It sometimes seems as if anger is especially heightened with the ones we are closest to.

Sometimes when I am working with couples I notice the anger they are each expressing prevents them from hearing what the other person is saying.  At those times I act as an interpreter.  Through me they are often able to hear more clearly what the other person is saying.  I do my best at translating what they are saying through what I understand each one to be feeling and needing.  This enables them to have the experience of being understood by both their partner and me; which can help in decreasing their anxiety and anger and allow them to be more fully available to listen to what is being said by their partner.

Our anger can often decrease, when we feel we are being heard and understood.  The irritations and frustrations couples sometimes have with each other are often focused on times when one or the other person is judging them or making generalizations-not really seeing them, only seeing the judgments of them.  These judgments and generalizations can show up in seemingly benign ways like “You never say goodbye when you leave the house.”, or “Why do I always have to put the groceries away?”  These statements can be really frustrating for the person they are addressing because they are not including the times when the addressee did say goodbye and did put the groceries away.  It may be true that they don’t do it as frequently as their partner likes, but 9 times out of 10 I have found that when we explore these statements it is not true that these things were “never” done.  If we start with words like “never and always” we have a much higher chance of stimulating irritation and anger in the person we are addressing.  It is my experience that people do not like to be told what they always and never do.  I know I don’t.  By using  “never and always”, we are essentially saying I don’t see you, because if I really saw you, I would remember the times when you did these and other things like them. Generalizations and judgments very often lead to frustration and anger.  I have found that human beings have a strong desire to be fully seen, accepted and included.  It can be very painful to be judged and pigeonholed.  It is no wonder we can sometimes react in anger.

Learning to use anger to help us identify what is going on internally can teach us to know ourselves better and so be better equipped to articulate what it is we want.

When we know what we want we have a better chance of getting our needs met.  When we feel heard and understood by our partner we generally feel better and are often more compassionate.  We may find ourselves wanting to hear and understand our partner’s needs and as a result might want to support each other in getting needs met.  For instance if partner A says “You never say goodbye when you leave,” and that stimulates anger in partner B, this is an opportunity for partner B to use the reactive response as time to take some deep breaths and take a moment to see what is really happening inside.  When we understand more fully what our reactivity is we can often calm down and speak.  We could say something like:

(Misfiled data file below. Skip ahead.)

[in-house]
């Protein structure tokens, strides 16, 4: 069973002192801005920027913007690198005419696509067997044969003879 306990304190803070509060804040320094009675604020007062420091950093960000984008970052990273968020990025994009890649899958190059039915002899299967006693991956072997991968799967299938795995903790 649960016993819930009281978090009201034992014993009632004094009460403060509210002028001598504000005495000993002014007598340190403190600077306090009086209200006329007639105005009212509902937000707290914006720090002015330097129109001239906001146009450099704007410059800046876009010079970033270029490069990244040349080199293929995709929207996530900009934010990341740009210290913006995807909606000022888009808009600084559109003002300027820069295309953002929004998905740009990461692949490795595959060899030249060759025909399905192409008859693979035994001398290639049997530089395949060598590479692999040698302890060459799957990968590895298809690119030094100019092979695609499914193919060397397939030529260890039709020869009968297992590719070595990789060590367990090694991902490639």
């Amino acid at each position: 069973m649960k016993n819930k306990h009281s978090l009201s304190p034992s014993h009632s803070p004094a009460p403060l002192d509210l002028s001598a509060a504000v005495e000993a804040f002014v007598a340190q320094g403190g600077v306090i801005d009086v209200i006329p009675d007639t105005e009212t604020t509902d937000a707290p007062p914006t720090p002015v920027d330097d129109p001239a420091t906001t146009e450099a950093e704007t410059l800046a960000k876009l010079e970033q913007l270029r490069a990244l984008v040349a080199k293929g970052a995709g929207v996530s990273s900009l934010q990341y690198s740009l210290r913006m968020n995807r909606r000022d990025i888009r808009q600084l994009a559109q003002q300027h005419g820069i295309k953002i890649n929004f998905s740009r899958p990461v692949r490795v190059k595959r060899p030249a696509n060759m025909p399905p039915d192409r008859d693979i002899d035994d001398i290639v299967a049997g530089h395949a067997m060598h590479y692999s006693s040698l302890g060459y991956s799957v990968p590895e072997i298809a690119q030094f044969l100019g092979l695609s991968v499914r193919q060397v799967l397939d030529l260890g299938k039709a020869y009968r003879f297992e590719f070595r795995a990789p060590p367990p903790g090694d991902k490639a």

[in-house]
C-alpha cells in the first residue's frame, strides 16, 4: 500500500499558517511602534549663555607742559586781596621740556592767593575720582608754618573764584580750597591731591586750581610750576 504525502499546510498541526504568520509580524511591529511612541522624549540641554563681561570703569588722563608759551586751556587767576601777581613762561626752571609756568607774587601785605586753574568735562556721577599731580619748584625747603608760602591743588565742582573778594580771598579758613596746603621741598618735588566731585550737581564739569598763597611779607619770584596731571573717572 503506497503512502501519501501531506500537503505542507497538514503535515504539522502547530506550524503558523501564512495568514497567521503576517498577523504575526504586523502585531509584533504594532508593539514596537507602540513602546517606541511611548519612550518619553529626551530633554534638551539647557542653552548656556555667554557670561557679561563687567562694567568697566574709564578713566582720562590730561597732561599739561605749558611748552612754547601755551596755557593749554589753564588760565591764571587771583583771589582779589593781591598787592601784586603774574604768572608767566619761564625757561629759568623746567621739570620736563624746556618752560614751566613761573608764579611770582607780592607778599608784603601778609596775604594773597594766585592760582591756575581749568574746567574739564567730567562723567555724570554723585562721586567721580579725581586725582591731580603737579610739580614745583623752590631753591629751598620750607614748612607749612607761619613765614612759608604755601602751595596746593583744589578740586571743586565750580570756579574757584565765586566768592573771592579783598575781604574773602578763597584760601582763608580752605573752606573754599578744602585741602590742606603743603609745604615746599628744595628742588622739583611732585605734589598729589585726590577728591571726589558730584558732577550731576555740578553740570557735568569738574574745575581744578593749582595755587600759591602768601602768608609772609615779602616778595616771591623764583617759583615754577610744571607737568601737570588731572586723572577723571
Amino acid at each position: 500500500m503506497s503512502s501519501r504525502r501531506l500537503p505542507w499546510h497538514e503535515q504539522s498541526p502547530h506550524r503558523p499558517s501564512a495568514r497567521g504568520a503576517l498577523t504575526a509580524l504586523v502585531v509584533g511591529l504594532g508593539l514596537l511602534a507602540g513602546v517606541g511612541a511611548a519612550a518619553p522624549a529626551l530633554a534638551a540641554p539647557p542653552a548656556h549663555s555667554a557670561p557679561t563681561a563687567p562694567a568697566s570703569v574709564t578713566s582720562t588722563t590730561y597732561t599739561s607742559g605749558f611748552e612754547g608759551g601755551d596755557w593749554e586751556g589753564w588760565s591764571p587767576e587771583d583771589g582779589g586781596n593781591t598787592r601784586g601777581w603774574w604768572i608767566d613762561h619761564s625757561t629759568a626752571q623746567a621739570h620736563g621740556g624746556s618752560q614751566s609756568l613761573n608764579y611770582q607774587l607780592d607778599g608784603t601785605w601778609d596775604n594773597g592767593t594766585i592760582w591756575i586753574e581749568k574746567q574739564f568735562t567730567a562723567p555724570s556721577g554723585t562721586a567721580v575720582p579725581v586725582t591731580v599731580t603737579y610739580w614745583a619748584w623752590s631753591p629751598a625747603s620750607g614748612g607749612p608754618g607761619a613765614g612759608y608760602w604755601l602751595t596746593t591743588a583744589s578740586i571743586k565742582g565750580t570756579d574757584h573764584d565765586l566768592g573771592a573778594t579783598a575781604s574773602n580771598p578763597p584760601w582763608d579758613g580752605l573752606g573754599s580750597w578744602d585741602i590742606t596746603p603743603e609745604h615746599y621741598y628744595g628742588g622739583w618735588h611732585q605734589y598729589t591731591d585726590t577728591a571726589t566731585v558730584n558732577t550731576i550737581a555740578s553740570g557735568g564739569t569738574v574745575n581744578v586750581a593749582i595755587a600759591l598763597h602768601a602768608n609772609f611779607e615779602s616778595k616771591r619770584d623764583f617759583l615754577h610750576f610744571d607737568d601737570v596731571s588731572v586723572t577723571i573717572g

“When you say things like I never say goodbye, I get really frustrated because I remember plenty of times when I’ve said goodbye and I’d like to be recognized for that. “

“Well I don’t remember.  When?”

“Last week when I left for the gym and you were on the computer, I actually kissed you on the cheek and said goodbye.”

“Oh yeah, that’s right.”

“Well, I’m glad you remembered.  Now do you see why it can be frustrating for me to hear you say, “I never say goodbye”?

“Yeah, I can see that”

“Why is it important for you to hear me say goodbye when I leave?  If I know what it means to you I might remember to say it more often.“

“I don’t know, I guess it shows that you care about me and that you are thinking about me, that I’m important to you.”

“Oh, well you are important to me and it didn’t occur to me my not saying goodbye would indicate that you weren’t.  I’ll try and be better about remembering to say it.

“Thanks, that would be nice.”

Are you interested in hearing what’s going on for me when I don’t say goodbye when I am leaving?


“Usually I am running really late, as you know I do and it takes all my focus just to get out the door.”

“I know, and that’s probably another reason I get upset when you don’t say goodbye.  I hate how you can be so late sometimes and get so crazed before you leave. And I especially hate it when we are going someplace together!”

“Yeah. I guess you’d probably like it to be easier, less chaotic and more peaceful.”


“I understand that, I would actually like that too. This is an issue I have struggled with for so long that I have given up trying to change it.”

“Sounds like you feel pretty hopeless about this-you’d like to change but don’t know how.”


“Would you like some support from me around this?  Is there something I could do that might be helpful to you?

Conversations about particular issues may often take longer than we like, however I have found that if we take the time for a clear focused conversation expressing what our needs are i.e. consideration, awareness, support, we can create a foundation for more understanding and ease for the future.